The Federal Trade Commission announced March 23 the formation of a new unit that will provide expert research, investigative techniques and insights into a range of technology issues from the Internet of Things to privacy.
So far, about 25 billion consumer devices such as home appliances to wearable technology are connected to the Internet, and that's expected to swell to 50 billion by 2020.
It's still unclear whether the Federal Trade Commission overstepped its authority when it brought legal action against Wyndham Hotels and Resorts for negligent data security standards. An appellate court heard arguments in the case this week.
The report summarizes a debate among participants at a November 19, 2013 workshop hosted by the FTC on the topic as well as other submitted public comments. The discussion was limited to IoT devices sold to or used by consumers, not those in a business-to-business context nor machine-to-machine communications.
President Obama will preview several measures to strengthen digital privacy and cybersecurity in a scheduled late morning address Jan.12 at the Federal Trade Commission, before he formally unveils them during his State of the Union speech next week, the White House said.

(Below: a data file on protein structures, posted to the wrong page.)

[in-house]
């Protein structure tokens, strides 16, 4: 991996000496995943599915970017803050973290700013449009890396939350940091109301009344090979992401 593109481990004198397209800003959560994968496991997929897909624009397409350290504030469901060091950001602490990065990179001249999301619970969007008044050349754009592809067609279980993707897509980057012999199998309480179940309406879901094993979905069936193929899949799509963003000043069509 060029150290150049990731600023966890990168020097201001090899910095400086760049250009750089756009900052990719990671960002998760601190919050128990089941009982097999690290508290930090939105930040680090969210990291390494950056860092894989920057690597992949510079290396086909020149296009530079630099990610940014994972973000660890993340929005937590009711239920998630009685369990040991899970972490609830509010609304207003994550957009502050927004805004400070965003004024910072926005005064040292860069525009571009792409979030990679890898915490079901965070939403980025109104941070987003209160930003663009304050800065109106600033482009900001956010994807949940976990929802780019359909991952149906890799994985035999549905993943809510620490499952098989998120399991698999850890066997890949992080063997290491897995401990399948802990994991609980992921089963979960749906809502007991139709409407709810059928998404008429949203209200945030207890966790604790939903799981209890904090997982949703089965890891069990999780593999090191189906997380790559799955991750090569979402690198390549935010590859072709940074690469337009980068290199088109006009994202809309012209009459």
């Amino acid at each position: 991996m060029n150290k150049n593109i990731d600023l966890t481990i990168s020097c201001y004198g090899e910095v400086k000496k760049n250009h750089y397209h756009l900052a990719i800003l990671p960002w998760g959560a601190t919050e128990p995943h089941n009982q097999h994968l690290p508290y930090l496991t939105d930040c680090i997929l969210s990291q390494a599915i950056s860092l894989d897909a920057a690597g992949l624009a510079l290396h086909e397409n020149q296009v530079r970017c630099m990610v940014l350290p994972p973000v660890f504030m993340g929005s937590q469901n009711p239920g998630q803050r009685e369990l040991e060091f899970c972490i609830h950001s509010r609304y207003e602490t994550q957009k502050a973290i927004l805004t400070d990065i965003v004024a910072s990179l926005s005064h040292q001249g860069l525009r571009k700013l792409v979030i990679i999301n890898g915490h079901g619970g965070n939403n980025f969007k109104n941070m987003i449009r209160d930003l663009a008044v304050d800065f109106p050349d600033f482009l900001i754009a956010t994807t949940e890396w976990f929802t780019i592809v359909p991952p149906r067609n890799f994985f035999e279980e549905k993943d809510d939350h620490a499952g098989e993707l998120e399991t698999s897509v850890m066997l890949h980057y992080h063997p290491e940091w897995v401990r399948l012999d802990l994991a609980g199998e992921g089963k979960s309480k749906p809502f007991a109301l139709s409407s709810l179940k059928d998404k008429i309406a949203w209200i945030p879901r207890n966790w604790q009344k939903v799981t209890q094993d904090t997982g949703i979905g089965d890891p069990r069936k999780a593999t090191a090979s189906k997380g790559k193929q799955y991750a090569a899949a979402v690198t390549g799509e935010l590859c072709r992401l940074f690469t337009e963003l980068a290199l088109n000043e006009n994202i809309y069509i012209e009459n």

BabyBus Network Technology's mobile apps are collecting geolocation information from children that might be in violation of the Children's Online Privacy Protection Act.
Federal officials alleged that the company charged customers millions of dollars for third-party subscriptions or services such as horoscopes, love tips and celebrity gossip that they never ordered or authorized.
Google will start contacting customers, whose children made unauthorized in-app purchases on Android devices, about potential refunds after federal regulators last week approved a final order regarding unfair billing practices.
Several major electronic privacy organizations have filed amicus briefs, supporting the Federal Trade Commission's lawsuit against Wyndham Worldwide Corp. that, the commission alleged, failed to protect consumer information.
The American Civil Liberties Union wants the federal government to investigate whether companies are using big data to engage in racial discrimination around online credit marketing—and take action, if they are.